The Concept of Ethnogenesis in Central Asia: Political Context and Institutional Mediators (1940-50)

By Laruelle, Marlene | Kritika, Winter 2008 | Go to article overview

The Concept of Ethnogenesis in Central Asia: Political Context and Institutional Mediators (1940-50)


Laruelle, Marlene, Kritika


The Stalin era is traditionally identified with the "return" of Russian nationalism, which was denigrated by the Bolshevik regime in its early years but later became an increasingly important element of its official discourse in relation both to the other Soviet peoples and to the "brother countries" of the Eastern Bloc. Unlike other authoritarian regimes that were less ideologically oriented, the Communist Party claimed to embody the movement of history and emphasized the interdependence of political action and scientific development: historical discourse, and related disciplines such as ethnology or archaeology, came under powerful ideological pressure and were subjected to frequent outside meddling. From World War II until the death of Stalin in 1953, the historiographies of the USSR's various federal entities were subjected to abrupt changes. However, despite the domination of Zhdanovism, the national historiographies--at least in Central Asia--were able to retain an interpretation of history that valorized the titular nation. The research conducted in the different republics' academies of sciences can therefore be seen as one of the matrices that permitted the symbolic justification and appropriation of the state and its territory: in its choice of historical reference points, the resulting shared sentiment of national identity would never be called into question during the entire second half of the 20th century, not even after the fall of the USSR in 1991.

Autochthonism as a political and narrative matrix for the identities of the Soviet peoples is a well-known subject. Terry Martin has shown how much the Soviet Union was built on the principle of "positive discrimination" toward minorities, who were granted cultural and linguistic rights according to their administrative status as union republics, autonomous regions, and so on. Francine Hirsch's work on the role of ethnologists and local elites in the construction of identity referents, as well as Ronald Suny's on primordialism in Soviet national identities and Yuri Slezkine's on "ethnophilia" in Soviet science, have shed new light on the tight bond between the political environment, the development of the social sciences, and the articulation of discourses on identity. (1) Those studies, however, are mainly concerned with the 1920s and 1930s. The war, the postwar era, and the post-Stalinist upheavals after the mid-1950s remain little known in their impact on Central Asia. Yet it was at just this time, after the large-scale violence of Stalinism had ended, that the elites in the union republics could achieve stability, benefit from greater autonomy in publishing, and take advantage of the institutionalization of the academies of sciences. Autochthonization took shape in the form both of people--through the preference given to the titular nationality in hiring decisions in the human sciences--and of ideas, with the creation of discourses to legitimize the new republican entities.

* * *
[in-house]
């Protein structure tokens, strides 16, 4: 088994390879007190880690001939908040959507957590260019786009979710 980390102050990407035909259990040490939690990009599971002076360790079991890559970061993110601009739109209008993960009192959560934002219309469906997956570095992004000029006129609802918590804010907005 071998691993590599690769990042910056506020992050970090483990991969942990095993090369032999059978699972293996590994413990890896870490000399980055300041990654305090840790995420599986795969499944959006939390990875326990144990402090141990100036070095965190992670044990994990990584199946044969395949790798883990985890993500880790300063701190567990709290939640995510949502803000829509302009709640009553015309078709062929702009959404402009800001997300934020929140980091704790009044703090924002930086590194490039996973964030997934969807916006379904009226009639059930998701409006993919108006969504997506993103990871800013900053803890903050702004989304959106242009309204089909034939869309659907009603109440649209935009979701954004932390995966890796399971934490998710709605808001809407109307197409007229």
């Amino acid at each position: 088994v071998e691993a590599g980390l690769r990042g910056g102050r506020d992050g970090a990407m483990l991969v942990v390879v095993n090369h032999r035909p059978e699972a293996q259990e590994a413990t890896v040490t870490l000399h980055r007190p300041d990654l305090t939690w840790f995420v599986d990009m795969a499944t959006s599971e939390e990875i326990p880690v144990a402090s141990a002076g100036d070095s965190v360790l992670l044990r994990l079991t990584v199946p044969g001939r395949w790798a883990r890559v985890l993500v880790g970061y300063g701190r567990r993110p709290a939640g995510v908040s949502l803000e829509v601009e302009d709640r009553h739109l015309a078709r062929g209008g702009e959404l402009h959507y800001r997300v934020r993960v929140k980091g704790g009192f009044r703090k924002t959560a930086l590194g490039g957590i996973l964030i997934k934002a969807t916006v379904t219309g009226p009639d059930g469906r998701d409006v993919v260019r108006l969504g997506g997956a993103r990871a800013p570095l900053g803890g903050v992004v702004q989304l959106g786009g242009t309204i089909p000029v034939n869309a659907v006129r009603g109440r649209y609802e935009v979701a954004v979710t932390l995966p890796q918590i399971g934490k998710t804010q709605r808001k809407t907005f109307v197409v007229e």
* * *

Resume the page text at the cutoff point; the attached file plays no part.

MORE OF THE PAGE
The historiographic autochthonization of the 1940s-50s that I discuss was made possible when the "archaeological patriotism" available to each republic joined with the conceptualization of the principle of the "ethnogenesis" of eponymous peoples to anchor the notion that there existed an authentic connection among a people, its territory, and the state. This ethnogenetic discourse emerged within the specific context of the late 1930s and was advanced by historians, mainly Russians, who sought to apply in the Central Asian republics the autochthonist principles that had emerged in Russian history. Their discourse had its hour of glory in the last decade of the Stalin era and is considered even now as orthodoxy in the area of ethnogenesis. After a brief introduction on the specific political context of Zhdanovism, this article discusses the diffusion of the concept of ethnogenesis in Central Asia, the carriers of this discourse, and their social space--the republican academies of sciences--before concluding with a consideration of how certain meanings have shifted through the rewriting of history by more nationalist historians in Central Asian academia. …